HRTech Interview with Lauren Winans, Chief Executive Officer and Principal HR Consultant at Next Level Benefits

Get expert recommendations for enhancing your organization's integration strategies.


Lauren, please let us know how you would define the primary goals of an employee orientation process.
Most people see the orientation process as procedural and a formality as part of joining a new organization, and they are not wrong. The employee orientation process is meant to be a time for the completion of necessary paperwork and getting familiar with company policies and procedures. Orientations are designed to cover broad topics and provide general information during a short, introductory welcome process. The main goal of an effective employee orientation process is and always should be to introduce a new hire to the company, making them feel welcome on day 1. But, while orientations are a necessary part of the hiring process, they should always be followed by a more detailed, several months long onboarding process that includes understanding job responsibilities and performance expectations, obtaining required and job-specific training, goal-setting, and fully integrating into the workplace environment.

In your opinion, what key elements contribute to making a new employee feel welcome during orientation?
Ensuring the new hire is greeted upon their arrival, provided with an overview or tour of the workplace (whether virtual or otherwise), walked through the company mission, vision, values, and policies, and introduced to their supervisor and colleagues.

What role does company culture play in the success of an orientation process?
Company culture is incredibly important, in all company processes as well as the orientation process. Orientation may be for some new hires the first interaction with the company’s culture, and it will be seen and felt through the process. Many new hires know from day one whether or not they resonate with the company’s culture, so it really is important to showcase culture during orientation.

Can you highlight the main differences between an orientation and an onboarding process?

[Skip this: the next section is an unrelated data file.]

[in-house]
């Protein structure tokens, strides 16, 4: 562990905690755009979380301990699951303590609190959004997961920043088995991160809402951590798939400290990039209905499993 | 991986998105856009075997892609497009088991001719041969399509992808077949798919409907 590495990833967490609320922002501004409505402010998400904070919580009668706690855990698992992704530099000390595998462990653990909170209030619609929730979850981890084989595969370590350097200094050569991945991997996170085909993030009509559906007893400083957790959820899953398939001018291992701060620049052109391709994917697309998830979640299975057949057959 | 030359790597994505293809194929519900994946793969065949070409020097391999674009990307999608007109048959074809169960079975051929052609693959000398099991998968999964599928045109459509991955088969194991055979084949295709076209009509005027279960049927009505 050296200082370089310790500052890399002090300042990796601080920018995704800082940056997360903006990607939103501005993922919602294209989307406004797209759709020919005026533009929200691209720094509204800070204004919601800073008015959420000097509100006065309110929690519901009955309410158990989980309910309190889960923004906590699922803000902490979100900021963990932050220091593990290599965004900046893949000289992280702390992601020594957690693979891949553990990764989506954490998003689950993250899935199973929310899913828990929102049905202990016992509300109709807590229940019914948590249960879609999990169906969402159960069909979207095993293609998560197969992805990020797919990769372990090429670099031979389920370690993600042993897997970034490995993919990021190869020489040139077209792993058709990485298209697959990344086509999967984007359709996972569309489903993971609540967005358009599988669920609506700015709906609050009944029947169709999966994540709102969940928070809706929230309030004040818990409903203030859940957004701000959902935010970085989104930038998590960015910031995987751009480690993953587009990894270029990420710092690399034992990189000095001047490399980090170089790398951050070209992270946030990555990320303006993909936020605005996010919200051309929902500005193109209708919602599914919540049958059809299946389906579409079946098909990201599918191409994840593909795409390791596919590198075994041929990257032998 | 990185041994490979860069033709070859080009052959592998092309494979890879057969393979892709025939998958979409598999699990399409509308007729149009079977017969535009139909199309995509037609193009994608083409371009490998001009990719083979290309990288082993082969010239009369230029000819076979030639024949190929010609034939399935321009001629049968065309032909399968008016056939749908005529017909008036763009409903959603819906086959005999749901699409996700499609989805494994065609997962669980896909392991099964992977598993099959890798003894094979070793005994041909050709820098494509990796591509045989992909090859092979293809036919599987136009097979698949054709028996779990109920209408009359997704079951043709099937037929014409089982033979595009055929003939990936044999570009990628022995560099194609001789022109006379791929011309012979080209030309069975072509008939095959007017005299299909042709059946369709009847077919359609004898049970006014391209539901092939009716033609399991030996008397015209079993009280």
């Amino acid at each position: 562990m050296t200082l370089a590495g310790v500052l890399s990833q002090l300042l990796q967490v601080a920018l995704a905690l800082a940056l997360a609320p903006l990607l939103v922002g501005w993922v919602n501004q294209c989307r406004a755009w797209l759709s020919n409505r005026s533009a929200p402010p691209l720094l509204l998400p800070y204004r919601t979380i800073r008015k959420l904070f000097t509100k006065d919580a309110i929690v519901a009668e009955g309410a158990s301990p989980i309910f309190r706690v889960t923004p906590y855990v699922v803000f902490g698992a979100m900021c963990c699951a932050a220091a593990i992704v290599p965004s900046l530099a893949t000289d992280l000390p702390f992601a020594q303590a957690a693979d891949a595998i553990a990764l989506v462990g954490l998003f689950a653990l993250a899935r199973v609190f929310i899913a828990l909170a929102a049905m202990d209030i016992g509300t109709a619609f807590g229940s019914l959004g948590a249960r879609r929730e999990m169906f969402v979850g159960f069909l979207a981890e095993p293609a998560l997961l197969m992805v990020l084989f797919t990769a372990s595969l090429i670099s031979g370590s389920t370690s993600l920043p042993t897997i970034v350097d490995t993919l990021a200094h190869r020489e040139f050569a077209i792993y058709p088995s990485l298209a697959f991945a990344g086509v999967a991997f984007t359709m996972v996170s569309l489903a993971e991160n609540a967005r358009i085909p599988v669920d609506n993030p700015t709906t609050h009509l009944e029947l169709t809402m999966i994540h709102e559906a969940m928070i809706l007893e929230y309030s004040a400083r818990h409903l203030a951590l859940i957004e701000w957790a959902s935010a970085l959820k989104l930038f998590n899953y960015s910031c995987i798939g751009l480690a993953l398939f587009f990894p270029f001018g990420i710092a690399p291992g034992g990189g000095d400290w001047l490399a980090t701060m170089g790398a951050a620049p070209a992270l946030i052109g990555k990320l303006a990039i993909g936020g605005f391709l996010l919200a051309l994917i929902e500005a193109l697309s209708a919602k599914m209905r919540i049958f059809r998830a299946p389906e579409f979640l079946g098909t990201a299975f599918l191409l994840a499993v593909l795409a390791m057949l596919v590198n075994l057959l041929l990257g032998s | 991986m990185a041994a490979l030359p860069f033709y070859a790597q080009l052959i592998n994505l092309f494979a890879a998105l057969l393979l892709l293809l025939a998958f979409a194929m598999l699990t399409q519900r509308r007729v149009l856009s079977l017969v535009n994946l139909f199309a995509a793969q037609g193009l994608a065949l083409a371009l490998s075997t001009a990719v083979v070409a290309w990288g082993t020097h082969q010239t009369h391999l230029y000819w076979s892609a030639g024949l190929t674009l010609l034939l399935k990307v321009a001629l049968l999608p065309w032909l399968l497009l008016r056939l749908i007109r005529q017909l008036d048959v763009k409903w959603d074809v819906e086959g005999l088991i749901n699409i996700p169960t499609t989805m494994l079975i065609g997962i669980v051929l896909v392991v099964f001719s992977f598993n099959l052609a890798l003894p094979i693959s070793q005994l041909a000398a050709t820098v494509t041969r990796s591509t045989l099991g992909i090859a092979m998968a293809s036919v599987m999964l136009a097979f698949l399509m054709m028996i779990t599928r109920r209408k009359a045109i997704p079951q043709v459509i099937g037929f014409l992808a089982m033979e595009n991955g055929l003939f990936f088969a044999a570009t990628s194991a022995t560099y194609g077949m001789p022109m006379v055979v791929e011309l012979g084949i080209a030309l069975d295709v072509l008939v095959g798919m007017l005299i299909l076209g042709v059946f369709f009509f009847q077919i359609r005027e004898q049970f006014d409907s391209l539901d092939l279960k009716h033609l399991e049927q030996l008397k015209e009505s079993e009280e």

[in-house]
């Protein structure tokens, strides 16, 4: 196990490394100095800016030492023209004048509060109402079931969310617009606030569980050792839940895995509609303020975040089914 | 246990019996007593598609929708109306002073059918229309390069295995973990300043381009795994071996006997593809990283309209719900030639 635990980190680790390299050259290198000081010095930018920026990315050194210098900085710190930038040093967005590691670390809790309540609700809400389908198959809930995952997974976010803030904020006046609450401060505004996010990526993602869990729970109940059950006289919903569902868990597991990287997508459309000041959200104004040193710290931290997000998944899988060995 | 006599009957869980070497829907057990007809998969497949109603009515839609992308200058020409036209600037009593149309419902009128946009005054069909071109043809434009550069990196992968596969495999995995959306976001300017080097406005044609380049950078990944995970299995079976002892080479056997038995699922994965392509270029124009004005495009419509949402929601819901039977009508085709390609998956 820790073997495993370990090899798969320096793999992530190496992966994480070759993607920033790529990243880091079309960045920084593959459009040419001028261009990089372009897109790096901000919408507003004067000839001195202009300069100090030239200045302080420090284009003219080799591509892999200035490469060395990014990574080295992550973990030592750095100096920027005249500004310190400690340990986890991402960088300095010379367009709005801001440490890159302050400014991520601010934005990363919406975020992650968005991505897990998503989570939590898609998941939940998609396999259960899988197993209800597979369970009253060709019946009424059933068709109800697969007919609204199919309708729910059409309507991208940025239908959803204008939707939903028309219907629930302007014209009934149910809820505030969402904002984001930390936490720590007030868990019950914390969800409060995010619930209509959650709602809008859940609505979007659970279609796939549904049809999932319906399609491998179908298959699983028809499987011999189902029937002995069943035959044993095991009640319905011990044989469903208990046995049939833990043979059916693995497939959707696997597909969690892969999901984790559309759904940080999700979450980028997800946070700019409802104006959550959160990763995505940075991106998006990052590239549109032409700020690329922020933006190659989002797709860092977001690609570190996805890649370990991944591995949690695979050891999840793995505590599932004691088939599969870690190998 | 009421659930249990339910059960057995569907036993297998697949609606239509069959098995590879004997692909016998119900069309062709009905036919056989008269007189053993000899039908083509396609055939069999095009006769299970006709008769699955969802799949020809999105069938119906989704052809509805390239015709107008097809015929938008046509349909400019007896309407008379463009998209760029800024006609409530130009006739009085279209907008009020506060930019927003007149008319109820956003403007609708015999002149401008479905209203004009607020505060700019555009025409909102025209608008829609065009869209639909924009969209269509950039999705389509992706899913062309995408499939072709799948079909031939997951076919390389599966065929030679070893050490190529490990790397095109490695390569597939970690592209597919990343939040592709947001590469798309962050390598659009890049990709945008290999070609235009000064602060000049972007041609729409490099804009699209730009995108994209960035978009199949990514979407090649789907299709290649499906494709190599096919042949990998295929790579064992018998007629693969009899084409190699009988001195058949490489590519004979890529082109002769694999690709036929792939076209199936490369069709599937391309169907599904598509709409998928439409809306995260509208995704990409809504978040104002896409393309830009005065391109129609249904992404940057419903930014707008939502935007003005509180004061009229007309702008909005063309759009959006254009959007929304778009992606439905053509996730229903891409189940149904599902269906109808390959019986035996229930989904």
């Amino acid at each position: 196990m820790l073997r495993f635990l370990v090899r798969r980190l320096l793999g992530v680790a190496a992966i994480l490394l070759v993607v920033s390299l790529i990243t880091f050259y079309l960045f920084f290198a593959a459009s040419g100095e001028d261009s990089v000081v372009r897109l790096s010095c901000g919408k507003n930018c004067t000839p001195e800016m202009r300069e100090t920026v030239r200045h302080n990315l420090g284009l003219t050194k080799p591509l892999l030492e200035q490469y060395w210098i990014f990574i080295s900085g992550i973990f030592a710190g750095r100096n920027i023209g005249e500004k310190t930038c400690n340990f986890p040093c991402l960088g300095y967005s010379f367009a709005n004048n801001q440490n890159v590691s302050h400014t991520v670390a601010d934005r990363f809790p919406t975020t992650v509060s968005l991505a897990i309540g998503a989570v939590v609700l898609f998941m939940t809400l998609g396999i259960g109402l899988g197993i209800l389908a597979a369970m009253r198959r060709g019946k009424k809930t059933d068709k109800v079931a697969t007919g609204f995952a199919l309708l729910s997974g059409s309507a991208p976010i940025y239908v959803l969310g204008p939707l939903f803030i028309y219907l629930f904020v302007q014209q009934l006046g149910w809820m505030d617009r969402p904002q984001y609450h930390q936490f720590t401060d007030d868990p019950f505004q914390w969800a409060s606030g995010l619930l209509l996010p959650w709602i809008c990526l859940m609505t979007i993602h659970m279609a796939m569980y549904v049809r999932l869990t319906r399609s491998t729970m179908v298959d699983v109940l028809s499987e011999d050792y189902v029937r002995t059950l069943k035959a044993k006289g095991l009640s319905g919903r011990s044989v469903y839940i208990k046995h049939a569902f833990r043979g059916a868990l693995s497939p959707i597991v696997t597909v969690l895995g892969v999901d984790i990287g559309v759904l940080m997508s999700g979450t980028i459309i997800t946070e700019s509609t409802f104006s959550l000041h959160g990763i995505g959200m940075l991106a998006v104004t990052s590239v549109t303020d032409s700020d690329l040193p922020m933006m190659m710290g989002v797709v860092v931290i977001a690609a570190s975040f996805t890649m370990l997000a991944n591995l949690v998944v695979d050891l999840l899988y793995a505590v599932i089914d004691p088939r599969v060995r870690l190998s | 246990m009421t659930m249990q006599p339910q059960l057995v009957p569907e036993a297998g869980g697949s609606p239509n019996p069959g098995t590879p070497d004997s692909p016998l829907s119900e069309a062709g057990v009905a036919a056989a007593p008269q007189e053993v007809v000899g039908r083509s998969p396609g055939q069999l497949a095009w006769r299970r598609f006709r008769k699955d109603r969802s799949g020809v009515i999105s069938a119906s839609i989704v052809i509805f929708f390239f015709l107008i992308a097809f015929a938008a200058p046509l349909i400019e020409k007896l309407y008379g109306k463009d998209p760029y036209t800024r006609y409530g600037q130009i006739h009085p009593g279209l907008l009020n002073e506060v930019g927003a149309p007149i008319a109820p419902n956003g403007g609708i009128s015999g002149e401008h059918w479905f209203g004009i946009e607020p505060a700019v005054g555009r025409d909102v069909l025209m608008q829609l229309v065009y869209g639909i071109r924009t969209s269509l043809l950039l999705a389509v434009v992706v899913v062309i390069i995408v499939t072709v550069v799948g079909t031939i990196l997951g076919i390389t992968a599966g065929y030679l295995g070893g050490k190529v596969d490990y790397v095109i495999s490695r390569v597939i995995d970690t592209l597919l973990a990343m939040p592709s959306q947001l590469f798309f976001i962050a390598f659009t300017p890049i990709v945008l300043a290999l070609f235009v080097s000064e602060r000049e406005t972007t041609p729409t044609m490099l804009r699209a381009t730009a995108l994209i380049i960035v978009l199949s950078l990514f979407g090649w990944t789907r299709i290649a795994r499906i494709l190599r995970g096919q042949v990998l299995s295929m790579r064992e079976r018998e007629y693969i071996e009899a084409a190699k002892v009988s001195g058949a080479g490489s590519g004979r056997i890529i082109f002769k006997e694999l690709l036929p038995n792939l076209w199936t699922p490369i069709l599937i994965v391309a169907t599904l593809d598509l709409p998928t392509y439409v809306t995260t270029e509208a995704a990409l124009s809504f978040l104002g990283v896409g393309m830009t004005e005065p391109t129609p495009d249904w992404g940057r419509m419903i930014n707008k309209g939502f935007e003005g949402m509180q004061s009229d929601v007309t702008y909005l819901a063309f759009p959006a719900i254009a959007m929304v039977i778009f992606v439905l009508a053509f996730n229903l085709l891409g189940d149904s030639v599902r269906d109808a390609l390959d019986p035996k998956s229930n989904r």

Orientation is a brief introduction to the company, while onboarding is a more extensive process that involves in-depth training and integration into the organization. Both are important for a successful employee transition, preparing employees for their roles long term. The onboarding process picks up where orientation leaves off, focusing on job-specific training and support, outlining job responsibilities and performance expectations, goal-setting, facilitating team building, and ensuring the new employee is set up for optimum productivity.

How does an effective onboarding process contribute to the long-term success of new hires?
An effective onboarding process is specific and intentional, customized to the role the new employee will play within the organization. Effective onboarding processes include an onboarding plan that highlights the milestones that should be achieved throughout the onboarding process. When done right, a new employee is educated and supported, ready to work autonomously in their new role and begin adding value to their team, supervisor, and the company as a whole. When employees are productive, feeling a part of the team, accomplishing goals and completing tasks, and being recognized for their contributions, they are more likely to become a long term asset to the organization.

What activities or strategies are essential for workplace familiarization during employee integration?